All 50 samples (five fragments from each animal) were submitted to DNA sequencing. The purified PCR products were sequenced on both strands by Bioneer Co., Korea. The identified single nucleotide polymorphisms (SNPs) were compared to the referring sequences at NCBI database using BLAST (7). Ultimately, any potential effect of the identified mutations, in terms of the structure and function of codified polypeptides, was predicted using PolyPhen-2 online software tool (8).
Sequence analysis of the
BMPR1B gene exon 8
The sequence of exon 8 for
|Gene||Variation||Amino acid substitution||Frequency||Type of mutation|
||g.66496G>A||-||2 out of 10||Synonymous|
||g.656_658delTTC||p.Leu19del||1 out of 10||Non-synonymous|
||g.2118G>A||p.87Arg>His||2 out of 10||Non-synonymous|
||g.3451T>C||-||2 out of 10||Synonymous|
|g.3457A>G||-||2 out of 10||Synonymous|
|g.3701G>A||p.241Glu>Lys||2 out of 10||Non-synonymous|
Sequence analysis of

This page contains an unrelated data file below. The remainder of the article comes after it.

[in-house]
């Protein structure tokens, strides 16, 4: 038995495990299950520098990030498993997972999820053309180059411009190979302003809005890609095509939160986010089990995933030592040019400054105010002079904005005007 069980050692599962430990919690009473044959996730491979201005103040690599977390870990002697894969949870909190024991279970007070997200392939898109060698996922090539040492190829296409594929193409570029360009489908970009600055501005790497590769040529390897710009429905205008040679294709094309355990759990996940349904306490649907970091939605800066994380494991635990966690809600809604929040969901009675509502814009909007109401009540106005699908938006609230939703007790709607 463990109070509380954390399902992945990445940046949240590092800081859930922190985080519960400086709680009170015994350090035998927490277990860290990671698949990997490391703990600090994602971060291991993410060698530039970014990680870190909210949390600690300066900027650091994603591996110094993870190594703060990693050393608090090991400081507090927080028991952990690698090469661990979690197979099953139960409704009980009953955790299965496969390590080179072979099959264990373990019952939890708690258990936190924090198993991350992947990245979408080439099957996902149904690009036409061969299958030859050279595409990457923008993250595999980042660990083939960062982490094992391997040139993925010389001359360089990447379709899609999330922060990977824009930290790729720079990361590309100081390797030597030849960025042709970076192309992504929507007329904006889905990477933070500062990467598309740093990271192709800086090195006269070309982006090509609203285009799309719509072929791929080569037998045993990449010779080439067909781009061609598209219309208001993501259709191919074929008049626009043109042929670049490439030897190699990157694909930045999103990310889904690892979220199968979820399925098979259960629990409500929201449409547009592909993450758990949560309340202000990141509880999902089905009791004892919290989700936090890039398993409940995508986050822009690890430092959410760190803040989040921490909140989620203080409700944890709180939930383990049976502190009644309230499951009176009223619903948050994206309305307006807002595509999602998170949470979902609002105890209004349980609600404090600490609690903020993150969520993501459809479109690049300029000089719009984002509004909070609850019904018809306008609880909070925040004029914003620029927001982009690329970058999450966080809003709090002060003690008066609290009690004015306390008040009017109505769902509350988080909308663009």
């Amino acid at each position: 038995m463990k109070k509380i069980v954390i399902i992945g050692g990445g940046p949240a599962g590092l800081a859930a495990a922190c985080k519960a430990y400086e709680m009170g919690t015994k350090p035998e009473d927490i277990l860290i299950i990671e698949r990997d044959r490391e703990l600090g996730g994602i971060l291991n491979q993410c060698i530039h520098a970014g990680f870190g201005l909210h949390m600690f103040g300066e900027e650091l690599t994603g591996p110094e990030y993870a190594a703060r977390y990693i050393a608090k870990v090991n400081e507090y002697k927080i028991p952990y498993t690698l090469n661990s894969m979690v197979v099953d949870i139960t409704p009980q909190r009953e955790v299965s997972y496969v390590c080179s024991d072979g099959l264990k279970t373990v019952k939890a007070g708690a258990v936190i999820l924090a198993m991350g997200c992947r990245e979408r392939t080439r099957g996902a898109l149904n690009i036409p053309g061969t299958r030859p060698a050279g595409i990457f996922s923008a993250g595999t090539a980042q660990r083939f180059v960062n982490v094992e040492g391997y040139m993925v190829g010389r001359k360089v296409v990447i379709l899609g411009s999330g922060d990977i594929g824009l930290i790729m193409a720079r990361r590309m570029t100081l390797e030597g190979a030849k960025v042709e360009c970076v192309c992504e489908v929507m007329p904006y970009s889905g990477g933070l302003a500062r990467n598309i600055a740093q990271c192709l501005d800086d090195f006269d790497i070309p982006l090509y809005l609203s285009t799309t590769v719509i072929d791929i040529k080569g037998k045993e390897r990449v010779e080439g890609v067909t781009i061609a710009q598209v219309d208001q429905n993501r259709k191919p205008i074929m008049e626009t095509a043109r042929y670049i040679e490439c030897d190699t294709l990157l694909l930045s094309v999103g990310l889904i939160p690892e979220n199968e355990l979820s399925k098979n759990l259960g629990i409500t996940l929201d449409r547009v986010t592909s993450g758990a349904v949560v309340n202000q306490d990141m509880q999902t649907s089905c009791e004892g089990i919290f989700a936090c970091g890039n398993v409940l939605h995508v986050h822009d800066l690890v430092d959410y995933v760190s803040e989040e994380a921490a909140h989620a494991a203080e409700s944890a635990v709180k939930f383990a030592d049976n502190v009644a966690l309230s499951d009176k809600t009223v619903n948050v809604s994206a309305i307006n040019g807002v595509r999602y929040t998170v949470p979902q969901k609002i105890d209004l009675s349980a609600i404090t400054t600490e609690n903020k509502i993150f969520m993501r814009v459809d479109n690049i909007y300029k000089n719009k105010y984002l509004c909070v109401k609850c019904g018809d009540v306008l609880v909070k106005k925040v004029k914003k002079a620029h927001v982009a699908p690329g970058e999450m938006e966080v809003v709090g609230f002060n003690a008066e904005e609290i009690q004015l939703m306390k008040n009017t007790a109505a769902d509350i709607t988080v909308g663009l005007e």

BMP15 gene exons 1 and 2
The sequence of exon 1 of
Sequence analysis of
GDF9 gene exons 1 and 2
Four single nucleotide polymorphisms (g.2118G>A, g.3451T>C, g.3457A>G and g.3701G>A), respectively known as G1-G4, were detected in the exons 1 and 2 of
Considering the hotspot regions involved in prolificacy of sheep, selection of a limited number of high prolific ewes and sequencing of their
Evidences show that Booroola Merino ewes have high ovulation rate and litter size, due to the effects of a missense mutation (FecB) in the exon 8 of
In the present study, analysis of the sequences for
Eight different causative mutations in ovine
In the present study, sequencing of the exon 1 of
Hanrahan et al. (10) reported eight point mutations (i.e. G1-G8) in the
Regarding the absence of known main causative mutations of
We can state that major prolificacy genes (i.e.
The authors are grateful to Agricultural Jihad Institutes of Charmahal and Bakhtiari Province for their kindly cooperation. The authors also would like to thank to University of Guilan for financial supporting the costs of this study. The authors declare that there is no conflict of interest for this article.
R.A.; Is the first author and participated in study design, data collection and evaluation. S.Z.M.; Is the corresponding author and performed scientific editing and writing. N.G.H.-Z., P.Z.; Co-edited the article. All authors read and approved the final manuscript.